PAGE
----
I recently came across an article in the American Bar Association’s ABA Journal that contains some surprising results from a Reader’s Digest poll. The magazine polled over a thousand Americans to determine the top one hundred most trusted people in the United States. As a lawyer, the most startling results for me were those for judges. According to the poll, the most trusted judge in America is Judith Sheindlin, the eponymous host of television’s Judge Judy. Several places below her on the list was Justice Ruth Bader Ginsburg, followed by Chief Justice John G. Roberts and Justice Anthony M. Kennedy.
After reading this, I decided to do a little more research (on Wikipedia) on television’s most recognizable judge. Before being on TV, Judge Judy worked as a lawyer in the New York family courts before being appointed to the bench. After being featured on an episode of 60 Minutes, she was contacted about starring in her own reality courtroom series. The show, which began in 1996, has been an incredible success and has made Sheindlin an extremely wealthy woman. It has been reported that she is the highest paid personality on television, making approximately $45 million annually for 52 days of taping per year.
As I suspected, in her televised role, Judge Judy is not really a judge at all – she is actually acting as a private arbitrator, adjudicating small-claims disputes within a simulated courtroom setting. All parties appearing on the show sign contracts agreeing to have their matter arbitrated by Sheindlin. Although not done on a courtroom set, I occasionally arbitrate estate and trust disputes as part of our Hull Estate Mediation practice.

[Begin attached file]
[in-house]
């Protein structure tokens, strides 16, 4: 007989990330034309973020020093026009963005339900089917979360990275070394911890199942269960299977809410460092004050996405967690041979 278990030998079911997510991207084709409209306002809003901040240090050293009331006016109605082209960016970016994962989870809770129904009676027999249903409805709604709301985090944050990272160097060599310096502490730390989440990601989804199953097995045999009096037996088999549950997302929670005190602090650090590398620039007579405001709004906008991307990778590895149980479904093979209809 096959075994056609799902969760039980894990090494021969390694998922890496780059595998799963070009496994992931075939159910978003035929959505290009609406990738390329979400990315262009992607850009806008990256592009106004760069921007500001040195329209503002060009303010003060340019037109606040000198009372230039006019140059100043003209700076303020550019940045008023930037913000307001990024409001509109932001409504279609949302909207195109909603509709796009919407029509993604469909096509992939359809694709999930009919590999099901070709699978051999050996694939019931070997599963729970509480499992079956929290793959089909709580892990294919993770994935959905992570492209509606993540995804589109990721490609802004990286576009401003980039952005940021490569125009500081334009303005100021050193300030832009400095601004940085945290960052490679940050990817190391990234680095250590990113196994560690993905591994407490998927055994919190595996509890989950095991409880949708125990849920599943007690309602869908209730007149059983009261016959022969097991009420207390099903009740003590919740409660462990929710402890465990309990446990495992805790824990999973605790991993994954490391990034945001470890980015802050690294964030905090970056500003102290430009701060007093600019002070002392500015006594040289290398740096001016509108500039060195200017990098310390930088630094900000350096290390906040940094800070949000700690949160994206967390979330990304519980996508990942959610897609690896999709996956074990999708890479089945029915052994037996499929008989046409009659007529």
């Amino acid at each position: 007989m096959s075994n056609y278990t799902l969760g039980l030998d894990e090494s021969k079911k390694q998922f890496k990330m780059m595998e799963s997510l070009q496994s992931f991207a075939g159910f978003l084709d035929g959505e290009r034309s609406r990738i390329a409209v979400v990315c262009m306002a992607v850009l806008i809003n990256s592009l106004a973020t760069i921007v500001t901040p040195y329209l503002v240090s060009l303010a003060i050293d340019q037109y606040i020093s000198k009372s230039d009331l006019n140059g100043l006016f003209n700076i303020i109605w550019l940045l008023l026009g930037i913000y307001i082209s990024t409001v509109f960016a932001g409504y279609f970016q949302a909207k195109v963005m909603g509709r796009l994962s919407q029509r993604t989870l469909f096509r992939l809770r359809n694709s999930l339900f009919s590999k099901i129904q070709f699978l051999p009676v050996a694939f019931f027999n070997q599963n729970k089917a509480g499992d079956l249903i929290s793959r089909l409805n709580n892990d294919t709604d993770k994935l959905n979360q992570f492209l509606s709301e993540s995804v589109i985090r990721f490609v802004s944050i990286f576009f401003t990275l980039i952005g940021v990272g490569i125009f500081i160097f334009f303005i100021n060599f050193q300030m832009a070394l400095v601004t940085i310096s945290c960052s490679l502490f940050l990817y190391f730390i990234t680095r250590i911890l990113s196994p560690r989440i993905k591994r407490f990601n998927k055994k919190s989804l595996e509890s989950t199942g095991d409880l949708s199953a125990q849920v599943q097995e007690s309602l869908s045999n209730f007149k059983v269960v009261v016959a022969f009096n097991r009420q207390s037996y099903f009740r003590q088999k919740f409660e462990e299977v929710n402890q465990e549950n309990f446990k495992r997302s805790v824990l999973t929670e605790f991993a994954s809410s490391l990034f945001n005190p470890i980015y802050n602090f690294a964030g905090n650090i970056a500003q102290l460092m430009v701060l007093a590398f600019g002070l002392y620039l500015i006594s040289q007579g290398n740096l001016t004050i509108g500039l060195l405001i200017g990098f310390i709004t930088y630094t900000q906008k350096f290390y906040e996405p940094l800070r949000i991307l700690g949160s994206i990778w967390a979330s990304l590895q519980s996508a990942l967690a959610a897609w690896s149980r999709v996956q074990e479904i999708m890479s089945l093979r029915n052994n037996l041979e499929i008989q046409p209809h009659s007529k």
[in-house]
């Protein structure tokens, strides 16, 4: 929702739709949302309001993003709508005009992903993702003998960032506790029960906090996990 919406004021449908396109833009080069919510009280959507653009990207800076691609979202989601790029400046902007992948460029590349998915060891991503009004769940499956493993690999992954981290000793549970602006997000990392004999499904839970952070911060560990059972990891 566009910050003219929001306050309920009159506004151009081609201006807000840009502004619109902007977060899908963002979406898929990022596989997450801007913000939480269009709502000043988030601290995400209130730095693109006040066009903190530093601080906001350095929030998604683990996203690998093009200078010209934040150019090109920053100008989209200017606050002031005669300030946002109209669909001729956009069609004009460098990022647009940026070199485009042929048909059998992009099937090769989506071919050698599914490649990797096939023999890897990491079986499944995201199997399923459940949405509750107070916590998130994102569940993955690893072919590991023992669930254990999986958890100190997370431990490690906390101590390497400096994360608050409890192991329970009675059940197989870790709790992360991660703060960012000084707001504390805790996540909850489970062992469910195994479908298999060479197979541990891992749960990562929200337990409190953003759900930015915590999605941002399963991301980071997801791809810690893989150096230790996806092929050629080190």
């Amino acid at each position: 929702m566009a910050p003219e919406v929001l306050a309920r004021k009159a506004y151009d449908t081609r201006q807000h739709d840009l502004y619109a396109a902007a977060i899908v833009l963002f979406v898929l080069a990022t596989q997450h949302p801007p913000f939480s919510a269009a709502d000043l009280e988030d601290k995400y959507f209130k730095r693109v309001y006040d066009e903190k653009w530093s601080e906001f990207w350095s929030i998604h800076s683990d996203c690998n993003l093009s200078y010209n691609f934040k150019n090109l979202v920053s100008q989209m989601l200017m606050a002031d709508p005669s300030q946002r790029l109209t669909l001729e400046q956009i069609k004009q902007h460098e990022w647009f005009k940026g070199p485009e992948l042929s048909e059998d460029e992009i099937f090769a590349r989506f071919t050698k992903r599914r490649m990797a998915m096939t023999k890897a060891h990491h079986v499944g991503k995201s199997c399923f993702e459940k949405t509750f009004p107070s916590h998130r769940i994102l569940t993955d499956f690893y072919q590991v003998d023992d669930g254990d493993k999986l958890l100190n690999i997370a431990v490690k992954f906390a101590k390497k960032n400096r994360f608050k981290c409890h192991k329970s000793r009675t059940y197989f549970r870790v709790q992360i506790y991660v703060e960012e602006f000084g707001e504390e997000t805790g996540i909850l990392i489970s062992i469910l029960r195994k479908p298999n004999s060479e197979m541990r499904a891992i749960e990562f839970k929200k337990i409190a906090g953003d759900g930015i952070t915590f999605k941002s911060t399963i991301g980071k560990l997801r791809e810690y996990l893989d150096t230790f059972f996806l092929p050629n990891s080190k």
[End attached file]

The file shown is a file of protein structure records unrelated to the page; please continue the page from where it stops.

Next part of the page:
Anyone who knows me in a professional capacity knows that I am a big proponent of alternative dispute resolution mechanisms such as mediation, arbitration and the emerging practice of “med-arb” whereby an unsuccessful mediation automatically transitions into arbitration. Alternative dispute resolution can allow for settlements to be reached more expediently, more efficiently and more privately than through the traditional court process. When faced with the reality of litigation, methods of alternative dispute resolution can serve to ease the pain of what can be an extremely expensive and emotional process for clients.
While I do appear in a “television” series, it is unfortunately nothing like Judge Judy. Despite this, I am happy to now know that Sheindlin and I both promote alternative dispute resolution in our own very different ways.
Thanks for reading and have a good week.